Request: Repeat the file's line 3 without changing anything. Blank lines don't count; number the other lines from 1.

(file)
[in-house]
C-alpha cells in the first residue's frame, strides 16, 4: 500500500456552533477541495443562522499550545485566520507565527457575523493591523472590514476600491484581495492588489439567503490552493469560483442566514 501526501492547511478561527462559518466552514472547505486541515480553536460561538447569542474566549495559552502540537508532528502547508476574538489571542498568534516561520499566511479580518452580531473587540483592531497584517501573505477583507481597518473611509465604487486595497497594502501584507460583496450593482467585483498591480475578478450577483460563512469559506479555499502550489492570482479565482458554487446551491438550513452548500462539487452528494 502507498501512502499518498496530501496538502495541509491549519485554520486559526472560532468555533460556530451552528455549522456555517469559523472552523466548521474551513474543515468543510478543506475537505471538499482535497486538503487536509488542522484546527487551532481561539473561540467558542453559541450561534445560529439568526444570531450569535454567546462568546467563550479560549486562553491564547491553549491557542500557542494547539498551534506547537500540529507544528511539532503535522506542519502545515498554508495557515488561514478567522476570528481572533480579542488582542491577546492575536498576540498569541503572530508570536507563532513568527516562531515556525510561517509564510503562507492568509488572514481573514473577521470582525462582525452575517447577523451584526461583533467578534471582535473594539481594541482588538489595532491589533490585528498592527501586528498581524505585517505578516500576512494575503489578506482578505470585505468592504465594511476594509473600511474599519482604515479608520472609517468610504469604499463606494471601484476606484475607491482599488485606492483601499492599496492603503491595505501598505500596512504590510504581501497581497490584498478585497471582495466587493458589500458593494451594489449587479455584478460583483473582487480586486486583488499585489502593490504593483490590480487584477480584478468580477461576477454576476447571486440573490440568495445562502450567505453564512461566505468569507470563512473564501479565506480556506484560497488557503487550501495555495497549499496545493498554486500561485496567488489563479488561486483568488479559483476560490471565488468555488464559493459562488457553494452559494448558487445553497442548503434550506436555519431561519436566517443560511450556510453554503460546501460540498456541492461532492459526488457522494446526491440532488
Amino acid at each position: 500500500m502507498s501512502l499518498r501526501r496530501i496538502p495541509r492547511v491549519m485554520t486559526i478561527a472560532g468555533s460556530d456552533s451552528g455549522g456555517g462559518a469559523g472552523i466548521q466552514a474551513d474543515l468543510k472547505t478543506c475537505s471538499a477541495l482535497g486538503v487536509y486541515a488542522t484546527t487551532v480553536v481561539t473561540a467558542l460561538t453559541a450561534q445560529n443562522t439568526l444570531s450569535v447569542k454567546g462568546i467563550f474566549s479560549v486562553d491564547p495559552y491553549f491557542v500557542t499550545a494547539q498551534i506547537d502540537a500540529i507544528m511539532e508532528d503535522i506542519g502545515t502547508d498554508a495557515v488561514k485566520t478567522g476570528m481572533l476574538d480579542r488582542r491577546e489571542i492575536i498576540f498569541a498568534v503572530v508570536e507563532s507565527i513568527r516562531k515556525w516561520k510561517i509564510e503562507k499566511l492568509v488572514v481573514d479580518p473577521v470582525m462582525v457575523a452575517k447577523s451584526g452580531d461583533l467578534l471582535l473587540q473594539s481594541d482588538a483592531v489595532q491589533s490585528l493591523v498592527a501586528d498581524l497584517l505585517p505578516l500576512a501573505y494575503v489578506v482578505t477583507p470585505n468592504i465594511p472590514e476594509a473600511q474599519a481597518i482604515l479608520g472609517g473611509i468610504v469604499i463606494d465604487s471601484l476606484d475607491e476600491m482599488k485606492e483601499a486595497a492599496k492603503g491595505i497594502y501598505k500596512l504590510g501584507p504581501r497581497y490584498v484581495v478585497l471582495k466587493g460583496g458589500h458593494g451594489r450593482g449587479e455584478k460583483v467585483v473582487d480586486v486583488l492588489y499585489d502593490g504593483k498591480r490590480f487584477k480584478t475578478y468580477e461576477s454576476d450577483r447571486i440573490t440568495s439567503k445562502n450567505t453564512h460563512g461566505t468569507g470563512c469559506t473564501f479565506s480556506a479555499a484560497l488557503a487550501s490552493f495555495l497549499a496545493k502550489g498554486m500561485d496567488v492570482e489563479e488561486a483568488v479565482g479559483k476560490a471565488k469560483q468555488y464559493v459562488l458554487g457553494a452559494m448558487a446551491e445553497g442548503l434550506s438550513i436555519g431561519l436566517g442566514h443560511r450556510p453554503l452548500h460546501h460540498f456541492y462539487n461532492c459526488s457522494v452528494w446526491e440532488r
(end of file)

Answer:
Amino acid at each position: 500500500m502507498s501512502l499518498r501526501r496530501i496538502p495541509r492547511v491549519m485554520t486559526i478561527a472560532g468555533s460556530d456552533s451552528g455549522g456555517g462559518a469559523g472552523i466548521q466552514a474551513d474543515l468543510k472547505t478543506c475537505s471538499a477541495l482535497g486538503v487536509y486541515a488542522t484546527t487551532v480553536v481561539t473561540a467558542l460561538t453559541a450561534q445560529n443562522t439568526l444570531s450569535v447569542k454567546g462568546i467563550f474566549s479560549v486562553d491564547p495559552y491553549f491557542v500557542t499550545a494547539q498551534i506547537d502540537a500540529i507544528m511539532e508532528d503535522i506542519g502545515t502547508d498554508a495557515v488561514k485566520t478567522g476570528m481572533l476574538d480579542r488582542r491577546e489571542i492575536i498576540f498569541a498568534v503572530v508570536e507563532s507565527i513568527r516562531k515556525w516561520k510561517i509564510e503562507k499566511l492568509v488572514v481573514d479580518p473577521v470582525m462582525v457575523a452575517k447577523s451584526g452580531d461583533l467578534l471582535l473587540q473594539s481594541d482588538a483592531v489595532q491589533s490585528l493591523v498592527a501586528d498581524l497584517l505585517p505578516l500576512a501573505y494575503v489578506v482578505t477583507p470585505n468592504i465594511p472590514e476594509a473600511q474599519a481597518i482604515l479608520g472609517g473611509i468610504v469604499i463606494d465604487s471601484l476606484d475607491e476600491m482599488k485606492e483601499a486595497a492599496k492603503g491595505i497594502y501598505k500596512l504590510g501584507p504581501r497581497y490584498v484581495v478585497l471582495k466587493g460583496g458589500h458593494g451594489r450593482g449587479e455584478k460583483v467585483v473582487d480586486v486583488l492588489y499585489d502593490g504593483k498591480r490590480f487584477k480584478t475578478y468580477e461576477s454576476d450577483r447571486i440573490t440568495s439567503k445562502n450567505t453564512h460563512g461566505t468569507g470563512c469559506t473564501f479565506s480556506a479555499a484560497l488557503a487550501s490552493f495555495l497549499a496545493k502550489g498554486m500561485d496567488v492570482e489563479e488561486a483568488v479565482g479559483k476560490a471565488k469560483q468555488y464559493v459562488l458554487g457553494a452559494m448558487a446551491e445553497g442548503l434550506s438550513i436555519g431561519l436566517g442566514h443560511r450556510p453554503l452548500h460546501h460540498f456541492y462539487n461532492c459526488s457522494v452528494w446526491e440532488r